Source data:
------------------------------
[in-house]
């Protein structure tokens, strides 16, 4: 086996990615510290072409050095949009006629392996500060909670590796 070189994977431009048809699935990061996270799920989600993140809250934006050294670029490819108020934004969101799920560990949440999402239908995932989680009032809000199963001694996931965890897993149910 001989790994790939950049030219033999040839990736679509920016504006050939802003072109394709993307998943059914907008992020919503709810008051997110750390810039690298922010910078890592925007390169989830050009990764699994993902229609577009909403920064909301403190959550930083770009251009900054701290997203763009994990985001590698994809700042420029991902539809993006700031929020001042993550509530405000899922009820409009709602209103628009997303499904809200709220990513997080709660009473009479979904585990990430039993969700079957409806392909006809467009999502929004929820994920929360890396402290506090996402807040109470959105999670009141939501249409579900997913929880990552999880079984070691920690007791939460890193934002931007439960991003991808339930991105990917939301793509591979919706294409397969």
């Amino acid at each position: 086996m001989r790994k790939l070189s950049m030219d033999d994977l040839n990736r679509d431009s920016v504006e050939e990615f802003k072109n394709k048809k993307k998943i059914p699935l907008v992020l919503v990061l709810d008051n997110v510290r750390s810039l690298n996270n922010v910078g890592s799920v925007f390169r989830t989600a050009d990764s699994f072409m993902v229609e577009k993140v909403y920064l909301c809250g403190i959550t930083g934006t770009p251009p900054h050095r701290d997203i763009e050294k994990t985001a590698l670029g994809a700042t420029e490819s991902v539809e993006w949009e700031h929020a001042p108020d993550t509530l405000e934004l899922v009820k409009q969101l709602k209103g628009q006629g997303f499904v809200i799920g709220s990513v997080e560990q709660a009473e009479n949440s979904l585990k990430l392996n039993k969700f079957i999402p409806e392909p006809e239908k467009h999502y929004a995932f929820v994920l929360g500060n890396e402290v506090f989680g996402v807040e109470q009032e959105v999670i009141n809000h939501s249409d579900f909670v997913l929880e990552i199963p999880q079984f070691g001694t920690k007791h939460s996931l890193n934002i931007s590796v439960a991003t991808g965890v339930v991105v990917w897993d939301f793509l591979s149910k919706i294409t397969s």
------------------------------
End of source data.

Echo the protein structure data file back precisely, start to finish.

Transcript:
[in-house]
């Protein structure tokens, strides 16, 4: 086996990615510290072409050095949009006629392996500060909670590796 070189994977431009048809699935990061996270799920989600993140809250934006050294670029490819108020934004969101799920560990949440999402239908995932989680009032809000199963001694996931965890897993149910 001989790994790939950049030219033999040839990736679509920016504006050939802003072109394709993307998943059914907008992020919503709810008051997110750390810039690298922010910078890592925007390169989830050009990764699994993902229609577009909403920064909301403190959550930083770009251009900054701290997203763009994990985001590698994809700042420029991902539809993006700031929020001042993550509530405000899922009820409009709602209103628009997303499904809200709220990513997080709660009473009479979904585990990430039993969700079957409806392909006809467009999502929004929820994920929360890396402290506090996402807040109470959105999670009141939501249409579900997913929880990552999880079984070691920690007791939460890193934002931007439960991003991808339930991105990917939301793509591979919706294409397969």
């Amino acid at each position: 086996m001989r790994k790939l070189s950049m030219d033999d994977l040839n990736r679509d431009s920016v504006e050939e990615f802003k072109n394709k048809k993307k998943i059914p699935l907008v992020l919503v990061l709810d008051n997110v510290r750390s810039l690298n996270n922010v910078g890592s799920v925007f390169r989830t989600a050009d990764s699994f072409m993902v229609e577009k993140v909403y920064l909301c809250g403190i959550t930083g934006t770009p251009p900054h050095r701290d997203i763009e050294k994990t985001a590698l670029g994809a700042t420029e490819s991902v539809e993006w949009e700031h929020a001042p108020d993550t509530l405000e934004l899922v009820k409009q969101l709602k209103g628009q006629g997303f499904v809200i799920g709220s990513v997080e560990q709660a009473e009479n949440s979904l585990k990430l392996n039993k969700f079957i999402p409806e392909p006809e239908k467009h999502y929004a995932f929820v994920l929360g500060n890396e402290v506090f989680g996402v807040e109470q009032e959105v999670i009141n809000h939501s249409d579900f909670v997913l929880e990552i199963p999880q079984f070691g001694t920690k007791h939460s996931l890193n934002i931007s590796v439960a991003t991808g965890v339930v991105v990917w897993d939301f793509l591979s149910k919706i294409t397969s």